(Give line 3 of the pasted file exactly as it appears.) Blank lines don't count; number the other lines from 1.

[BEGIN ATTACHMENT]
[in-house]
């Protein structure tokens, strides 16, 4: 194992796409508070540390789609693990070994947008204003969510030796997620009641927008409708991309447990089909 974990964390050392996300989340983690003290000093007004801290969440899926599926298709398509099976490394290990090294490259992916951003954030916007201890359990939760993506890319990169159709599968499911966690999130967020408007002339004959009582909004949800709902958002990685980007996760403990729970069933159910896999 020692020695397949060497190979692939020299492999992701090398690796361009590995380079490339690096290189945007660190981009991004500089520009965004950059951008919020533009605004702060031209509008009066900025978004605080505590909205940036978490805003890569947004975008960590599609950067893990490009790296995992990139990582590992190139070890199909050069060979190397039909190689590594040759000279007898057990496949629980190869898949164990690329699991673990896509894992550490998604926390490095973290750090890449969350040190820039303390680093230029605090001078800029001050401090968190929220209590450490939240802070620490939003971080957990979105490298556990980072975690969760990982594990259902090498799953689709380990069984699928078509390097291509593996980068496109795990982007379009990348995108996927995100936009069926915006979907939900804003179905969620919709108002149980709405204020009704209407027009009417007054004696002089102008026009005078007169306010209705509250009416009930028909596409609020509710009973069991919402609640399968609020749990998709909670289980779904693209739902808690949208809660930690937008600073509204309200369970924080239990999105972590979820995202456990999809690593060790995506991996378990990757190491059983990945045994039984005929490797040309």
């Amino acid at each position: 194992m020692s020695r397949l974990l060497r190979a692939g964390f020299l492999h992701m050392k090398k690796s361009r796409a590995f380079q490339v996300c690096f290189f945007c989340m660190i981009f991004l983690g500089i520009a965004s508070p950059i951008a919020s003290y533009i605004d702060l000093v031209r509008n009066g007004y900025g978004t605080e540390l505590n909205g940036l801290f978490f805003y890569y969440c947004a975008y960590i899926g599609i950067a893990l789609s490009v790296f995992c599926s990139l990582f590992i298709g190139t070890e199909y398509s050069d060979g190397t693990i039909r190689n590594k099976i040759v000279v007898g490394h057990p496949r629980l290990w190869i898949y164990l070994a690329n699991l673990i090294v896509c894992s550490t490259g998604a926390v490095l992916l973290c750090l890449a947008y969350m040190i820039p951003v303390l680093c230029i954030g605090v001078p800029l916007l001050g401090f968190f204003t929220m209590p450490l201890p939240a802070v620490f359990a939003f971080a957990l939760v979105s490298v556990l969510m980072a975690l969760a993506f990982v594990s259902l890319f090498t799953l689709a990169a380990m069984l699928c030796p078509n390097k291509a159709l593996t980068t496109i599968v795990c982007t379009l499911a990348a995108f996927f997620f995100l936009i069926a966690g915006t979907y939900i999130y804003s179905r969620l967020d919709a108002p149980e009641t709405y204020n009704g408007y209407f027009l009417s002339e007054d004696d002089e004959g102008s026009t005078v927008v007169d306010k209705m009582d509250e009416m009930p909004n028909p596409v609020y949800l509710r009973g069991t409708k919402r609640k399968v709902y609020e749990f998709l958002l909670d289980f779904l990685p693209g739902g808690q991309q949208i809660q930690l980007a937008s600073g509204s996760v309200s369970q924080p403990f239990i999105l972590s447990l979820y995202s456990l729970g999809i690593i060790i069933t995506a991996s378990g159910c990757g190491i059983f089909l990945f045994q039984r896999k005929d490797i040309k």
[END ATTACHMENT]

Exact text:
């Amino acid at each position: 194992m020692s020695r397949l974990l060497r190979a692939g964390f020299l492999h992701m050392k090398k690796s361009r796409a590995f380079q490339v996300c690096f290189f945007c989340m660190i981009f991004l983690g500089i520009a965004s508070p950059i951008a919020s003290y533009i605004d702060l000093v031209r509008n009066g007004y900025g978004t605080e540390l505590n909205g940036l801290f978490f805003y890569y969440c947004a975008y960590i899926g599609i950067a893990l789609s490009v790296f995992c599926s990139l990582f590992i298709g190139t070890e199909y398509s050069d060979g190397t693990i039909r190689n590594k099976i040759v000279v007898g490394h057990p496949r629980l290990w190869i898949y164990l070994a690329n699991l673990i090294v896509c894992s550490t490259g998604a926390v490095l992916l973290c750090l890449a947008y969350m040190i820039p951003v303390l680093c230029i954030g605090v001078p800029l916007l001050g401090f968190f204003t929220m209590p450490l201890p939240a802070v620490f359990a939003f971080a957990l939760v979105s490298v556990l969510m980072a975690l969760a993506f990982v594990s259902l890319f090498t799953l689709a990169a380990m069984l699928c030796p078509n390097k291509a159709l593996t980068t496109i599968v795990c982007t379009l499911a990348a995108f996927f997620f995100l936009i069926a966690g915006t979907y939900i999130y804003s179905r969620l967020d919709a108002p149980e009641t709405y204020n009704g408007y209407f027009l009417s002339e007054d004696d002089e004959g102008s026009t005078v927008v007169d306010k209705m009582d509250e009416m009930p909004n028909p596409v609020y949800l509710r009973g069991t409708k919402r609640k399968v709902y609020e749990f998709l958002l909670d289980f779904l990685p693209g739902g808690q991309q949208i809660q930690l980007a937008s600073g509204s996760v309200s369970q924080p403990f239990i999105l972590s447990l979820y995202s456990l729970g999809i690593i060790i069933t995506a991996s378990g159910c990757g190491i059983f089909l990945f045994q039984r896999k005929d490797i040309k």